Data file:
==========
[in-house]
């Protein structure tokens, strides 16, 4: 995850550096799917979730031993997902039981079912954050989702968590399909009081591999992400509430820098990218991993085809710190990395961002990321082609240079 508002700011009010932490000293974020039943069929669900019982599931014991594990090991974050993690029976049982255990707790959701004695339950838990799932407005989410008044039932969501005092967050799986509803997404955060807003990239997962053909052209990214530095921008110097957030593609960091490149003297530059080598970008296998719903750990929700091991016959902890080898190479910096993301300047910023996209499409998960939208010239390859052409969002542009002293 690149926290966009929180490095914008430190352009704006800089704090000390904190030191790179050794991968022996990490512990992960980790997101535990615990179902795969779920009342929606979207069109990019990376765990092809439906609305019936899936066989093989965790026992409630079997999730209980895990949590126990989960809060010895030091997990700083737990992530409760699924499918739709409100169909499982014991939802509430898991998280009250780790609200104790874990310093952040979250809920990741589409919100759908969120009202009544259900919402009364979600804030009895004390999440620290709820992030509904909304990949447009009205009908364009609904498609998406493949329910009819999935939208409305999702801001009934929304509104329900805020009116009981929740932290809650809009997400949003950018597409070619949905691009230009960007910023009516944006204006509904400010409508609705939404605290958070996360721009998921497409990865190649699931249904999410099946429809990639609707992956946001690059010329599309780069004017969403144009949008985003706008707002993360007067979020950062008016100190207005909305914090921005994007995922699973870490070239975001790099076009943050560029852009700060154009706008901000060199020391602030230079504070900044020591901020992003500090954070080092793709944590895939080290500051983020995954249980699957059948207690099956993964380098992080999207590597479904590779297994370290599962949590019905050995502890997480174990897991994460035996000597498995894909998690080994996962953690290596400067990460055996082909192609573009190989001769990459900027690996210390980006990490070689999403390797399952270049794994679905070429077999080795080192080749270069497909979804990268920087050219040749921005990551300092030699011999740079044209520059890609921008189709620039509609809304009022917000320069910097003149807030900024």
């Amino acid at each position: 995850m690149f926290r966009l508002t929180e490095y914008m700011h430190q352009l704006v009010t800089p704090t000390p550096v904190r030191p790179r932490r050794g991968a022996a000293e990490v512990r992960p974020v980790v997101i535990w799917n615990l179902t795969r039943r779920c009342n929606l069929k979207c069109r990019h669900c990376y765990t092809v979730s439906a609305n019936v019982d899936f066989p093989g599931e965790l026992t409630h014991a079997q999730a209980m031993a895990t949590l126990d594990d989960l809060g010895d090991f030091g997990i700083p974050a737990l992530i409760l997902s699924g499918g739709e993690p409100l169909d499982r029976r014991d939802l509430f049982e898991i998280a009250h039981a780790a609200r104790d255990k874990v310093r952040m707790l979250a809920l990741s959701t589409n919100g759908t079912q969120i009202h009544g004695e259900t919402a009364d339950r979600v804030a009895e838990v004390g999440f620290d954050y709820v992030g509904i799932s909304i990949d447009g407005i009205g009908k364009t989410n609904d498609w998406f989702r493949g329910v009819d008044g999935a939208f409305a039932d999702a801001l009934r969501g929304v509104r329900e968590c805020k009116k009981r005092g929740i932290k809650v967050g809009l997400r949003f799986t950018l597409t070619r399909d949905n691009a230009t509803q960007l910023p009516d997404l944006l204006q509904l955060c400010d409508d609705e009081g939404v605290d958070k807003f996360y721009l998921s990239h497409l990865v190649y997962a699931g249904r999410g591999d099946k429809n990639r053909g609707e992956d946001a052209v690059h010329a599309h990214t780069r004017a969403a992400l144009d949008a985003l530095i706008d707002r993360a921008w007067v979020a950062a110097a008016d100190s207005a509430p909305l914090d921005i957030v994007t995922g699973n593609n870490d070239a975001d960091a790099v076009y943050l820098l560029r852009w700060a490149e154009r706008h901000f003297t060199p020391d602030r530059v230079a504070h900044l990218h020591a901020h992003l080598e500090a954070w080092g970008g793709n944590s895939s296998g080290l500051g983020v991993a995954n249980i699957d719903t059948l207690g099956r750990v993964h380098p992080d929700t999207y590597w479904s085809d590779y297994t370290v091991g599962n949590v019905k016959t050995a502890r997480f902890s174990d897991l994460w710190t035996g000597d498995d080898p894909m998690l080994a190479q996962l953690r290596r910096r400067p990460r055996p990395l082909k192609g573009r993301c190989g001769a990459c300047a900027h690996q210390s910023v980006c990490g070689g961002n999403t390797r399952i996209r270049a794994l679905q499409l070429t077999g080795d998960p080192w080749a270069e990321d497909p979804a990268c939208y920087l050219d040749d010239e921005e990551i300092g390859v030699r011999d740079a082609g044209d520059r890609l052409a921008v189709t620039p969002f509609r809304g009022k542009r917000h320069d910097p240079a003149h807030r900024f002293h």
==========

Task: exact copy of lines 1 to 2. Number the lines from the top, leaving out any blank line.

[in-house]
């Protein structure tokens, strides 16, 4: 995850550096799917979730031993997902039981079912954050989702968590399909009081591999992400509430820098990218991993085809710190990395961002990321082609240079 508002700011009010932490000293974020039943069929669900019982599931014991594990090991974050993690029976049982255990707790959701004695339950838990799932407005989410008044039932969501005092967050799986509803997404955060807003990239997962053909052209990214530095921008110097957030593609960091490149003297530059080598970008296998719903750990929700091991016959902890080898190479910096993301300047910023996209499409998960939208010239390859052409969002542009002293 690149926290966009929180490095914008430190352009704006800089704090000390904190030191790179050794991968022996990490512990992960980790997101535990615990179902795969779920009342929606979207069109990019990376765990092809439906609305019936899936066989093989965790026992409630079997999730209980895990949590126990989960809060010895030091997990700083737990992530409760699924499918739709409100169909499982014991939802509430898991998280009250780790609200104790874990310093952040979250809920990741589409919100759908969120009202009544259900919402009364979600804030009895004390999440620290709820992030509904909304990949447009009205009908364009609904498609998406493949329910009819999935939208409305999702801001009934929304509104329900805020009116009981929740932290809650809009997400949003950018597409070619949905691009230009960007910023009516944006204006509904400010409508609705939404605290958070996360721009998921497409990865190649699931249904999410099946429809990639609707992956946001690059010329599309780069004017969403144009949008985003706008707002993360007067979020950062008016100190207005909305914090921005994007995922699973870490070239975001790099076009943050560029852009700060154009706008901000060199020391602030230079504070900044020591901020992003500090954070080092793709944590895939080290500051983020995954249980699957059948207690099956993964380098992080999207590597479904590779297994370290599962949590019905050995502890997480174990897991994460035996000597498995894909998690080994996962953690290596400067990460055996082909192609573009190989001769990459900027690996210390980006990490070689999403390797399952270049794994679905070429077999080795080192080749270069497909979804990268920087050219040749921005990551300092030699011999740079044209520059890609921008189709620039509609809304009022917000320069910097003149807030900024």